AutoStitch: Panorama software

I’ve been playing around with panorama software for a long time. It’s a nice way to spend the hours playing with pictures taken earlier. The basic idea is to take a series of pictures and stitch them together to make a larger pictures with a higher resolution of each single picture.

I’ve been using PTAssembler for this work – it’s a bit hard, but the results are usually worth it. You can control everything and the results are often stunning.

Now sometimes a tool comes around that’s so easy to use, that you become suspecious about it. AutoStitch from UBC is one of those tools. You select your source images with a normal file open dialog. Wait. And you have a stitched image in the directory you selected the files from. You can tweak the settings, like target size and jpeg quality, but you don’t have to.

The worst part is that the results seems to be better than what I could do with PTAssembler and hours and hours of tweaking. God, I hate that!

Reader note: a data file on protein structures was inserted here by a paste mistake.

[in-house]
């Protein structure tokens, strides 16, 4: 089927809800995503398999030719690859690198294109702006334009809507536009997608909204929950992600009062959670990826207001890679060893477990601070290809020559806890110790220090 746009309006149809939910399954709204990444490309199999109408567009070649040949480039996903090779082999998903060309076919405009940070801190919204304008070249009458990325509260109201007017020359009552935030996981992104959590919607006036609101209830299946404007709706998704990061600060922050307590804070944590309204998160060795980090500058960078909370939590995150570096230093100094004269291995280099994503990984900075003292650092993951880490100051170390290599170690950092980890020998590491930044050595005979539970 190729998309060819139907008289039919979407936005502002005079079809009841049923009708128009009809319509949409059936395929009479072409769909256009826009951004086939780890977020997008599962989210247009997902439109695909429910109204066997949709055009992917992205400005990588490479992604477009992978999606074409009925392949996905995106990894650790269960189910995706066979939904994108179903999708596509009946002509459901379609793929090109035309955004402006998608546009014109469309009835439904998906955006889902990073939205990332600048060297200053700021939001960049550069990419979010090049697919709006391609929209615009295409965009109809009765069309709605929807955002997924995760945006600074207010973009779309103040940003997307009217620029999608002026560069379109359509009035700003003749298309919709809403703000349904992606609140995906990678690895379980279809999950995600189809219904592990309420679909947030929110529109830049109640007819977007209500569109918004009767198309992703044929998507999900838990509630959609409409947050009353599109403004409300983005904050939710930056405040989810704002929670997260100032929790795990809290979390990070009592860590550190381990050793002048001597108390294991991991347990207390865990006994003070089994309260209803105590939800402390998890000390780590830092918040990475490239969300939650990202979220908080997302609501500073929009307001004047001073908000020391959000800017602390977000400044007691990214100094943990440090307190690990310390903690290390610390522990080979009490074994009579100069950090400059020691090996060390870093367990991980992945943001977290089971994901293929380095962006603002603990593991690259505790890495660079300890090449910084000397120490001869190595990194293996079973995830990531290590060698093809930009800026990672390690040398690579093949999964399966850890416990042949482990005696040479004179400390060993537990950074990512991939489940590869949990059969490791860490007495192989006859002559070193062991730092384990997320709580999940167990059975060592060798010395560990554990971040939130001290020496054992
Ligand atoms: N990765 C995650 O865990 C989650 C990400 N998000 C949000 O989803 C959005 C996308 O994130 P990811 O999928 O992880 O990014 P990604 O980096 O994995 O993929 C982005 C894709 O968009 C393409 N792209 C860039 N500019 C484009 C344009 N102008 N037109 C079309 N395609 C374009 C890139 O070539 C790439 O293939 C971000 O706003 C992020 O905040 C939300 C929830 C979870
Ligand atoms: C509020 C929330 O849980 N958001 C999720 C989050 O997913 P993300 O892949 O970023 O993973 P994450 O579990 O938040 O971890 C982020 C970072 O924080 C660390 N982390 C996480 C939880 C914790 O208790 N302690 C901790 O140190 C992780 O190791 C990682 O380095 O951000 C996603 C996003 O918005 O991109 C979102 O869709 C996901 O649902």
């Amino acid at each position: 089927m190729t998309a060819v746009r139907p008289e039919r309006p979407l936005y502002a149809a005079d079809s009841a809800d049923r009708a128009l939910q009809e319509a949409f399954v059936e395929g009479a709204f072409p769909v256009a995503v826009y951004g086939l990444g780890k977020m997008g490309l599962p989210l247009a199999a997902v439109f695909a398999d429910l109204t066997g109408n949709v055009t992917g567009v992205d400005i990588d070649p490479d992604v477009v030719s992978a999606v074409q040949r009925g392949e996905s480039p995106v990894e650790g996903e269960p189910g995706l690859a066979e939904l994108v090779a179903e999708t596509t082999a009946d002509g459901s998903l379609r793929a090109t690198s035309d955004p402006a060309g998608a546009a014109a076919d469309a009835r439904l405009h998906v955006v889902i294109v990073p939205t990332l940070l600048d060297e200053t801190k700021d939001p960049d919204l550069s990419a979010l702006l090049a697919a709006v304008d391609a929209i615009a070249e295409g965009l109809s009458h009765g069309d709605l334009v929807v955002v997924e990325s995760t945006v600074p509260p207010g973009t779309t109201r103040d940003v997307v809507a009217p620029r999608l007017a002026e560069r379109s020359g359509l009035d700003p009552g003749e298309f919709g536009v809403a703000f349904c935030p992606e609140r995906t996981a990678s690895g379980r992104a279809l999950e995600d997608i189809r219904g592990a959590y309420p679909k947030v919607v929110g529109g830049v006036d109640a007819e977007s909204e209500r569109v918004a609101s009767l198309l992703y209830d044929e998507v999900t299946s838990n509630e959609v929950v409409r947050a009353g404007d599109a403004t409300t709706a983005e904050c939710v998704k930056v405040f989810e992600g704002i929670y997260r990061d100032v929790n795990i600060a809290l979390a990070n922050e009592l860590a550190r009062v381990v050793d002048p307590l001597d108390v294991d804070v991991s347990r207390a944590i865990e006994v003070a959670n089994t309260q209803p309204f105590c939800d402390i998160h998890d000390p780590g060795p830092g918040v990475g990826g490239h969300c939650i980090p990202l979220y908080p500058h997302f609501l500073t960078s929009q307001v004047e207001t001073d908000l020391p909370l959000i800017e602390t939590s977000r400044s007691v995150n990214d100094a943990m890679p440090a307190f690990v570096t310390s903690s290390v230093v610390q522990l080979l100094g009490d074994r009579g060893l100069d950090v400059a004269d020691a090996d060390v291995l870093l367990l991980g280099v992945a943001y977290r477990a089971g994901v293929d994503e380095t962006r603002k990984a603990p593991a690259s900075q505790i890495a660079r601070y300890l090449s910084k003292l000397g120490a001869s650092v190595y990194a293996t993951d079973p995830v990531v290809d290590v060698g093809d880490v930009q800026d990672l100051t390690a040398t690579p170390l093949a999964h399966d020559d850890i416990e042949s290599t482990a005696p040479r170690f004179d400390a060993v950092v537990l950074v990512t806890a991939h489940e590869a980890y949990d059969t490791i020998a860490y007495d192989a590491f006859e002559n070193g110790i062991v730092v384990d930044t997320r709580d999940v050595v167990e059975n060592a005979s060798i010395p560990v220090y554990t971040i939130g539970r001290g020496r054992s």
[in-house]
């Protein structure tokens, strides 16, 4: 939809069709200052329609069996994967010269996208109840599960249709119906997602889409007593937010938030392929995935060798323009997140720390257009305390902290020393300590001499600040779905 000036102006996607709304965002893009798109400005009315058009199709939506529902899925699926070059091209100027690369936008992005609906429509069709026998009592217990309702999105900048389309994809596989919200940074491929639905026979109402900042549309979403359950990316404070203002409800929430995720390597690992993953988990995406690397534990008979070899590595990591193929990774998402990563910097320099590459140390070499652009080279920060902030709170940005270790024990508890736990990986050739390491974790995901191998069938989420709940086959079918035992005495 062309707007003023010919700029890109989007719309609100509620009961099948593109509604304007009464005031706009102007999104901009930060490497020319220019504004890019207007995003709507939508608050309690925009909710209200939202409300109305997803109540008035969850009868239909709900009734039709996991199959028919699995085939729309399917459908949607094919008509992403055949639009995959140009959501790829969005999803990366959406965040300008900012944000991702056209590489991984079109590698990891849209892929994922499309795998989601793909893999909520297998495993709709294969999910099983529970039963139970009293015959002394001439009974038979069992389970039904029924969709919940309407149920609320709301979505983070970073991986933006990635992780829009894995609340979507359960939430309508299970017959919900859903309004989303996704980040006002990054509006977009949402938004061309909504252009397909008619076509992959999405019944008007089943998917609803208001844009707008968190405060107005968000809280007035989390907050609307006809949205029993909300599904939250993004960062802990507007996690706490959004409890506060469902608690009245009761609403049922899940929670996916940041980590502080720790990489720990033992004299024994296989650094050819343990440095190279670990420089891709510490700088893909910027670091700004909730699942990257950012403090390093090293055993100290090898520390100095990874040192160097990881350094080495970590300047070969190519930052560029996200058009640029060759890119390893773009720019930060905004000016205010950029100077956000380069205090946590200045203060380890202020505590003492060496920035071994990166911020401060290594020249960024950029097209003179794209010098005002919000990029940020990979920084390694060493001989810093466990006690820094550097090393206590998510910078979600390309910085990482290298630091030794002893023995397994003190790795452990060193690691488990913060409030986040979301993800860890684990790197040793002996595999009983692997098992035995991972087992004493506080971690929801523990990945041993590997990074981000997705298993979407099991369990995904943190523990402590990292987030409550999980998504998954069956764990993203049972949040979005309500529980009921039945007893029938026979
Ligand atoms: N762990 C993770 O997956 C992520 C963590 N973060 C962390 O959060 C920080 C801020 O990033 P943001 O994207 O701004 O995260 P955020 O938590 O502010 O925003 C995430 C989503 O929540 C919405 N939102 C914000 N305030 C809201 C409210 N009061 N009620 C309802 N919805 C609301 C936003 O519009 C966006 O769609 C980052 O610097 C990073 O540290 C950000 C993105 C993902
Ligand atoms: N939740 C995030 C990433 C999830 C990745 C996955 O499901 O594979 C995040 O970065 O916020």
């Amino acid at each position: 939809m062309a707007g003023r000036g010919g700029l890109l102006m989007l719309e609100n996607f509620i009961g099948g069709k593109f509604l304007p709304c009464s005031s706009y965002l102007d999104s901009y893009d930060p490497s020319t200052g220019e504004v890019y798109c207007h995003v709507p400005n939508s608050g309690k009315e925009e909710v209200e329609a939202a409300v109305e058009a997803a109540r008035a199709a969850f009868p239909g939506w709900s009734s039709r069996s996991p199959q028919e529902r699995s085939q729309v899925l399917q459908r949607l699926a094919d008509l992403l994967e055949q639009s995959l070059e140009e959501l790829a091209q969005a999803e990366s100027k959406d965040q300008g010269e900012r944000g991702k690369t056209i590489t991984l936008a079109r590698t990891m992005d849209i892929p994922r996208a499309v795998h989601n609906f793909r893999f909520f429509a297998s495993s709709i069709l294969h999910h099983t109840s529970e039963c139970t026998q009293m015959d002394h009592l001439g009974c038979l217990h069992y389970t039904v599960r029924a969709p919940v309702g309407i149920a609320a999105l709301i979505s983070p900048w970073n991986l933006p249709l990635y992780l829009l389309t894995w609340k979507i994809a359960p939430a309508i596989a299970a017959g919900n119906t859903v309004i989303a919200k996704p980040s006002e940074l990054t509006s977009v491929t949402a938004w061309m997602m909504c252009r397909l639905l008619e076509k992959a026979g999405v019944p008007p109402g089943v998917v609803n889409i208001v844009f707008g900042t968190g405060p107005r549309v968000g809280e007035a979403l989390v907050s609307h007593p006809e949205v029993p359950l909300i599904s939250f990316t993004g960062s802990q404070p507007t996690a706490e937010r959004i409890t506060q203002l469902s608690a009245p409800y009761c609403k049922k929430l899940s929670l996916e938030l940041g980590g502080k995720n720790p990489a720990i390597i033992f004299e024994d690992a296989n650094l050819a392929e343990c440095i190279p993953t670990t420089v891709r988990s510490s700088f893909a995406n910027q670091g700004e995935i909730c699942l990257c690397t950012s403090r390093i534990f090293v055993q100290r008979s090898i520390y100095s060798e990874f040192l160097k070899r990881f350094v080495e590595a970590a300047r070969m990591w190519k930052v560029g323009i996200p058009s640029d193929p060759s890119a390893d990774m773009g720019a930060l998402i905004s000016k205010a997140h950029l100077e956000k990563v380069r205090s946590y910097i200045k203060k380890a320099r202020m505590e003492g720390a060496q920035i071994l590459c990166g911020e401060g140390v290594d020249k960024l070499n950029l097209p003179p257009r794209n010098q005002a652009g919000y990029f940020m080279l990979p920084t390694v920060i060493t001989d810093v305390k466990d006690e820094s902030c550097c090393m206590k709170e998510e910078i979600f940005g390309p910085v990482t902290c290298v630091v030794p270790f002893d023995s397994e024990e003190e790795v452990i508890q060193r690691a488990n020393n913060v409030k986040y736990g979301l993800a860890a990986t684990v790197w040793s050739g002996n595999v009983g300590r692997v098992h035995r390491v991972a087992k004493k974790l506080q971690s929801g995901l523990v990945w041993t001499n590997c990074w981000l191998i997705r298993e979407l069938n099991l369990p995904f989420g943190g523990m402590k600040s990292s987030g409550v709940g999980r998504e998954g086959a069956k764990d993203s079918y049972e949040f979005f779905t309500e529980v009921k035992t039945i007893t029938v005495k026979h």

Here’s an image stitched with AutoStitch:

And here’s the old PTAssembler version I made a long ago:

I’ll add more examples later.

Yes, there’s differences. Mainly that the new AutoStitch version is small, but that’s by my choice, as I set an option to scale it to 50%. There are error’s in the AutoStitch version, (notice the wires crossing the leftmost track), but they are also there in the PTAssembler version, actually they are worse in the PTAssembler version, and are probably a limitation imposed by the source images (I hadn’t rotated the camera along the right axel).

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